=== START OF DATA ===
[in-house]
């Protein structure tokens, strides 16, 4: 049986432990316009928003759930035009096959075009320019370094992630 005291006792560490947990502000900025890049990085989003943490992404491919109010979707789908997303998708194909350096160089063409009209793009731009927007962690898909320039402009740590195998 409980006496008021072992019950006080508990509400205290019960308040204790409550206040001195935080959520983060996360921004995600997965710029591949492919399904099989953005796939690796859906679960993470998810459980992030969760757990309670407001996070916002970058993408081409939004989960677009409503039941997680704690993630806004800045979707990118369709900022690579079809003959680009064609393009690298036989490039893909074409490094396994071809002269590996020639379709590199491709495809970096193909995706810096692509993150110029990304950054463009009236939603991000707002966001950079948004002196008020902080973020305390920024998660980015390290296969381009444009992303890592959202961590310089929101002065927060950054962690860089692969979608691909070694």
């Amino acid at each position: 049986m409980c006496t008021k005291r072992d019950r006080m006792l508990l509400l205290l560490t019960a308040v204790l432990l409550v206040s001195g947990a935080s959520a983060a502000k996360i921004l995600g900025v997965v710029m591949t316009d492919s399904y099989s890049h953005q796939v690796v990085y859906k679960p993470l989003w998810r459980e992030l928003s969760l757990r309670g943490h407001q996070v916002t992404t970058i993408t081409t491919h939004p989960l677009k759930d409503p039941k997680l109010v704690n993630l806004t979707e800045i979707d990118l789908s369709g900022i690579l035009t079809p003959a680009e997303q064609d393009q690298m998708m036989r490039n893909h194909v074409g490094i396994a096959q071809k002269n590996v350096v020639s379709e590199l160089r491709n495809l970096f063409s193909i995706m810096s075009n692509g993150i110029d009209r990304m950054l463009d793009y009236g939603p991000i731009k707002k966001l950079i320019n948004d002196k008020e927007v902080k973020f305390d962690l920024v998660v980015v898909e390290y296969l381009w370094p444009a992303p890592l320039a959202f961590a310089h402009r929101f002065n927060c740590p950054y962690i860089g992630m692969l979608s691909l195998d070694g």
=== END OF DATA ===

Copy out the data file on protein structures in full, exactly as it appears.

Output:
[in-house]
């Protein structure tokens, strides 16, 4: 049986432990316009928003759930035009096959075009320019370094992630 005291006792560490947990502000900025890049990085989003943490992404491919109010979707789908997303998708194909350096160089063409009209793009731009927007962690898909320039402009740590195998 409980006496008021072992019950006080508990509400205290019960308040204790409550206040001195935080959520983060996360921004995600997965710029591949492919399904099989953005796939690796859906679960993470998810459980992030969760757990309670407001996070916002970058993408081409939004989960677009409503039941997680704690993630806004800045979707990118369709900022690579079809003959680009064609393009690298036989490039893909074409490094396994071809002269590996020639379709590199491709495809970096193909995706810096692509993150110029990304950054463009009236939603991000707002966001950079948004002196008020902080973020305390920024998660980015390290296969381009444009992303890592959202961590310089929101002065927060950054962690860089692969979608691909070694």
């Amino acid at each position: 049986m409980c006496t008021k005291r072992d019950r006080m006792l508990l509400l205290l560490t019960a308040v204790l432990l409550v206040s001195g947990a935080s959520a983060a502000k996360i921004l995600g900025v997965v710029m591949t316009d492919s399904y099989s890049h953005q796939v690796v990085y859906k679960p993470l989003w998810r459980e992030l928003s969760l757990r309670g943490h407001q996070v916002t992404t970058i993408t081409t491919h939004p989960l677009k759930d409503p039941k997680l109010v704690n993630l806004t979707e800045i979707d990118l789908s369709g900022i690579l035009t079809p003959a680009e997303q064609d393009q690298m998708m036989r490039n893909h194909v074409g490094i396994a096959q071809k002269n590996v350096v020639s379709e590199l160089r491709n495809l970096f063409s193909i995706m810096s075009n692509g993150i110029d009209r990304m950054l463009d793009y009236g939603p991000i731009k707002k966001l950079i320019n948004d002196k008020e927007v902080k973020f305390d962690l920024v998660v980015v898909e390290y296969l381009w370094p444009a992303p890592l320039a959202f961590a310089h402009r929101f002065n927060c740590p950054y962690i860089g992630m692969l979608s691909l195998d070694g």